|TG is the abbreviation for the canton of Thurgau in Switzerland and is used to avoid confusion with other entries of the name Thundorf .|
|Canton :||Thurgau (TG)|
|Postal code :||8512|
|BFS no. :||4611 (Political Community)|
|former BFS no .:||4612 (local parish )|
|Height :||546 m above sea level M.|
|Area :||15.62 km² (Pol. Municipality)
8.25 km² (local municipality)
|Residents:||1437 (December 31, 2018)|
|Population density :||92 inhabitants per km²|
1803-1994 which formed local churches Lustdorf and Thundorf the Munizipalgemeinde Thundorf. In 1995 these merged with the local community Wetzikon (TG), which was separated from the municipal community of Lommis, to form the political community of Thundorf.
Today's municipal area includes, for example, the upper Thunbachthal with the surrounding, wooded hills that stretch in the north from Stählibuck to the east over the Grüt to Wachtbühl above Lustdorf , while in the south only the northern slope of Immenberg and Wetzikon with the Holzacker belong to Thundorf .
The village of Thundorf is located about 550 meters above sea level northwest of the confluence of the Lommisbach in the Thunbach, the valley of which opens here in a slight curve to the southwest. The church settlements of Kirchberg , Ufhofen and other hamlets are located on the soil of the local community of Thundorf, which existed until it was united with Lustdorf and Wetzikon .
Early and High Middle Ages
The first mention of Thundorf can be found in a document dated August 1, 888 ( in villa, quae dicitur Tuomdorof ), in which Arnolf of Carinthia confirms the donation of the Erchingen farm with the surrounding properties to the Reichenau monastery . The place name is a combination of the Old High German personal name Duomo / * Tuomo with the basic word village , which is very common in Alemannic settlement names and can mean 'Weiler, Hof, Dorf, Gut, Stadtviertel'.
In 1093 and 1116, an Immo von Thundorf and his son Lütold appear as witnesses for donations to the Allerheiligen monastery in Schaffhausen . In 1247 a nephew of the canon Friedrich von Beromünster appears as a job-seeking priest named Rüdiger von Thundorf , who in 1259, now himself canon of Heiligenberg near Winterthur , is a documentary witness for the Töss monastery .
Late Middle Ages and Modern Era until 1798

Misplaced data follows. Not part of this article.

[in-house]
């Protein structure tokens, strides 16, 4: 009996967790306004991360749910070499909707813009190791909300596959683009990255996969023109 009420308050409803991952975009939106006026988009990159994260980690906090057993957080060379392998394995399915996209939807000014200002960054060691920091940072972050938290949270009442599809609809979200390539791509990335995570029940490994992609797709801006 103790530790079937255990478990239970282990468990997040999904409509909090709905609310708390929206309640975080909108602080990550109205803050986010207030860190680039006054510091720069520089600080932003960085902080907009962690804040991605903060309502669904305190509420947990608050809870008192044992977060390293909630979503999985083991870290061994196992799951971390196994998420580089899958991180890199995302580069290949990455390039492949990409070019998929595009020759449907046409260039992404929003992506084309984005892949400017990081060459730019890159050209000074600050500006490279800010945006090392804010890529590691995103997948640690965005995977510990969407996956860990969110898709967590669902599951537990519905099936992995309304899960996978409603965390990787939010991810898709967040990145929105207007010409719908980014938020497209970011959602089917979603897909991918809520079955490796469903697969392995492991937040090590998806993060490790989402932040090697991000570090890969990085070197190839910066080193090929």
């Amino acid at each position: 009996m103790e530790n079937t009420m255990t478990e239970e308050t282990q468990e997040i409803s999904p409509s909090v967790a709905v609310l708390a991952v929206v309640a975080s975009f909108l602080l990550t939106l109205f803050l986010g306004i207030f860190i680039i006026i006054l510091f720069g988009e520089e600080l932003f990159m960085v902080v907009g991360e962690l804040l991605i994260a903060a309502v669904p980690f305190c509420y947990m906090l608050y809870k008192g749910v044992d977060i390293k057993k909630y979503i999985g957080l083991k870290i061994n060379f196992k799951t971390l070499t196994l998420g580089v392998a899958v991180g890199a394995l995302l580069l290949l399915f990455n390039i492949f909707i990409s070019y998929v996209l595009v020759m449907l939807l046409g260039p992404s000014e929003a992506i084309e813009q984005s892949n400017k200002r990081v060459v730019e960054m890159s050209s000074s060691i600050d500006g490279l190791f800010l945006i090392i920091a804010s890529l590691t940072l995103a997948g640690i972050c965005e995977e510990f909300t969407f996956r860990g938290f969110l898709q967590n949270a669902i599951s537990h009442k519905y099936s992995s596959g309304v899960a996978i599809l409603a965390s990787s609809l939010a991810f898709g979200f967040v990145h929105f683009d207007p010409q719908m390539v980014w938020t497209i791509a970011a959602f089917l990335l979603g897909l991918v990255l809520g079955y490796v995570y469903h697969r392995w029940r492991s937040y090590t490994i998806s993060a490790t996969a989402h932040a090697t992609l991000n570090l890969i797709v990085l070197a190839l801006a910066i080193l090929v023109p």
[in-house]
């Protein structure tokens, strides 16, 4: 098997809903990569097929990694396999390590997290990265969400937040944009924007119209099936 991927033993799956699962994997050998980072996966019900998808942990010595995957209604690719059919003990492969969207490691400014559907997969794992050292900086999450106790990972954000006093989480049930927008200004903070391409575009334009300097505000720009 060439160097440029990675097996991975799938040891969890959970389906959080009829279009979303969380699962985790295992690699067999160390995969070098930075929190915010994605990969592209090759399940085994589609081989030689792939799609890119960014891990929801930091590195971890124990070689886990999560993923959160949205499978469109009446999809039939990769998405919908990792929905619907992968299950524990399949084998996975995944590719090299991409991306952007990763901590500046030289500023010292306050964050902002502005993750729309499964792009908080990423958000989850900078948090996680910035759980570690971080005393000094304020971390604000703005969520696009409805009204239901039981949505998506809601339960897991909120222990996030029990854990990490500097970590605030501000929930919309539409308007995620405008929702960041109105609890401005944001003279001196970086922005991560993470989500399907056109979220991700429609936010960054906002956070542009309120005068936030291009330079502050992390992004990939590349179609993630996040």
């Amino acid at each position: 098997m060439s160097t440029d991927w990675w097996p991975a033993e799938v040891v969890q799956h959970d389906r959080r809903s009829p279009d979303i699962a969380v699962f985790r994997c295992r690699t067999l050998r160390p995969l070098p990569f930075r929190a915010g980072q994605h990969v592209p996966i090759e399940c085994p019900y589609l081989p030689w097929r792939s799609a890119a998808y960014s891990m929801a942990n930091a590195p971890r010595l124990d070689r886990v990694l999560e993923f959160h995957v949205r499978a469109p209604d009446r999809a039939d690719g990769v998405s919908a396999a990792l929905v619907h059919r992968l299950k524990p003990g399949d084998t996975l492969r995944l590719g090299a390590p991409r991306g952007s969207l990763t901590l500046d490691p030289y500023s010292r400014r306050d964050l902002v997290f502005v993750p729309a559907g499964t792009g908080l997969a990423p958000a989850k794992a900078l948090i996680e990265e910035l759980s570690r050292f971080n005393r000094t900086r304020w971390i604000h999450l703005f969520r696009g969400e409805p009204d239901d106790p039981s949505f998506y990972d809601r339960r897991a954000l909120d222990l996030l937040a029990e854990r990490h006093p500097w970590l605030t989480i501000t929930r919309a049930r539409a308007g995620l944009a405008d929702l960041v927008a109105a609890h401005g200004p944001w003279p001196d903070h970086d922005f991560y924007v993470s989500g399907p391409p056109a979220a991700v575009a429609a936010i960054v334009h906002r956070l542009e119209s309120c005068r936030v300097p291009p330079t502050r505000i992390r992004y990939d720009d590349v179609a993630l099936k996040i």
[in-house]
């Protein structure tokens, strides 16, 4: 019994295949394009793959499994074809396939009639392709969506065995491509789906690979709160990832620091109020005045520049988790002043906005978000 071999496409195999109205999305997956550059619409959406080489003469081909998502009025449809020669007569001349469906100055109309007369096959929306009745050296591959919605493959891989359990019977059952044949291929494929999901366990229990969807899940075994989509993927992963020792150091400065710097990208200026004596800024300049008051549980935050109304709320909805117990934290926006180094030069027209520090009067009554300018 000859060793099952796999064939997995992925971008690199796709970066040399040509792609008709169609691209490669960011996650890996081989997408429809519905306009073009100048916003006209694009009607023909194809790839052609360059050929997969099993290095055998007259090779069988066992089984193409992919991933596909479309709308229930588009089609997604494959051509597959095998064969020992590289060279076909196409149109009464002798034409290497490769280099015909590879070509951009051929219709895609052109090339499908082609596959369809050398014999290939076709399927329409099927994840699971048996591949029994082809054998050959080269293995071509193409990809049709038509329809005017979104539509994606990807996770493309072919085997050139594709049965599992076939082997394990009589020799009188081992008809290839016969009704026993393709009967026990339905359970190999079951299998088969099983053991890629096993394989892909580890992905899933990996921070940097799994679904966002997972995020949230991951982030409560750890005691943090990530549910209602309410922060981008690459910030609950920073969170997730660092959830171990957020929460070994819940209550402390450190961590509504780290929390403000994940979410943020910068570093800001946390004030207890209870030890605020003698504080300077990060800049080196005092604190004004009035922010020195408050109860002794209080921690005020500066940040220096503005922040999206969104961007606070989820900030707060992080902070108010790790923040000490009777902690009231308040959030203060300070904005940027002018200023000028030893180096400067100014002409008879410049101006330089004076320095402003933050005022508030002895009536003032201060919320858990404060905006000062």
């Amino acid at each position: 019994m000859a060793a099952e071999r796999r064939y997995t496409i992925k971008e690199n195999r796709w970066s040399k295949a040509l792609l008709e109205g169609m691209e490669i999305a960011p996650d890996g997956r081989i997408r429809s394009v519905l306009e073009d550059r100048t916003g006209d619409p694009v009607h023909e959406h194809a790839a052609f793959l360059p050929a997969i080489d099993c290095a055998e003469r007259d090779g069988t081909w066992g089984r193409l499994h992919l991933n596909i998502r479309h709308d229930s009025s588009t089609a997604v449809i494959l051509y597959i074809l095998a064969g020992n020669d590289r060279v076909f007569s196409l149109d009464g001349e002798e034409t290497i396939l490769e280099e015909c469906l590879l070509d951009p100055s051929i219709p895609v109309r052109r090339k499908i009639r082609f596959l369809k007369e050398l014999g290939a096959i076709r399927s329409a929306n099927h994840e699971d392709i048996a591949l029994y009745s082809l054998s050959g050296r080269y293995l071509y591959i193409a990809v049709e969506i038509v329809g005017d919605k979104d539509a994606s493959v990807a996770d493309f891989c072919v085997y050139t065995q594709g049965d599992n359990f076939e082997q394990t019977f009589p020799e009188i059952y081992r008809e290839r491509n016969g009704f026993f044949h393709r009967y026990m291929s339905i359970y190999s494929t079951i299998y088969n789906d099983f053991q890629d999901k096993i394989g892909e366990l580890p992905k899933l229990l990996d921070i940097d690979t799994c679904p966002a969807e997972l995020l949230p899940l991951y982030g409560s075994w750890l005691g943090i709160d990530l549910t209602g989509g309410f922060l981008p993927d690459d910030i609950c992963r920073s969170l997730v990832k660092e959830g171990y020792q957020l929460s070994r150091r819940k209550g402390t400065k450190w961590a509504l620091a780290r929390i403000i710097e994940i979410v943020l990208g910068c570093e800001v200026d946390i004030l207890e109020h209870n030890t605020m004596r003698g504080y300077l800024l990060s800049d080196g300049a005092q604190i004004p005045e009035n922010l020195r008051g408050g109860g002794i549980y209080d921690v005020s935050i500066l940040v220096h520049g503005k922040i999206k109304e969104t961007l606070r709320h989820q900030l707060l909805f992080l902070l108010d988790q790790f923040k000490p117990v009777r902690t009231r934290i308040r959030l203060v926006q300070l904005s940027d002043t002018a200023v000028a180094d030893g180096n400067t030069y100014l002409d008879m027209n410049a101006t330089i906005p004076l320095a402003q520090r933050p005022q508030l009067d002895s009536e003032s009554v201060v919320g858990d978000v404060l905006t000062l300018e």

Rule and legal order
Vogteirecht and Kehlhof zu Thundorf were in 1361 as fiefs of the Habsburgs with the court masters of Frauenfeld . Later, the advocacy has been the rule Weinfelden pledged and went in 1466 to Hans von Wängi over which they caused in 1492 again. In 1527 the jurisdiction of Thundorf was sold to Joachim von Rappenstein and from then on it was administered jointly with the Wellenberg rule , which in 1537 went to the Lords of Ulm, then first to Heinrich Eschern in 1669 and finally to the city of Zurich in 1694 , where it was repealed until 1798 stayed. From the year 1463 an opening handed down, in which the jurisdiction of the court, the court days, various criminal provisions, the duties and services responsible for the gentlemen and a tavern right are laid down. From 1527, the opening was partially aligned with the legal norms of Wellenberger. Since the late 17th century, a municipal code given by the residents of Thundorf has been documented.
Church and school
A folk priest has been attested to in Thundorf since 1275 . The church set was auctioned after the death of the heavily indebted Kaspar Hofmeister in 1486 and was bought by the community in 1495. In 1496 the collection was acquired by the Thundorf-Kirchberg parish. The Reformation took place between 1528 and 1530 . A school lesson given by the pastor is documented for 1631. School attendance has been free of charge since 1717. The first school and community building dates from around 1700 and was enlarged around 1805. In 1844 the neo-classical new building with turrets south of the main street was moved into.
After the administration of Thundorf in Helvetic Republic was initially transferred to an agency in Horrenwylen and from 1800 to Kirchberg, in 1803 the town and Lustdorf formed the new municipality of Thundorf. The Wellenberg Castle with its goods in 1873 was separated from Thun village and to the community Wellhausen connected.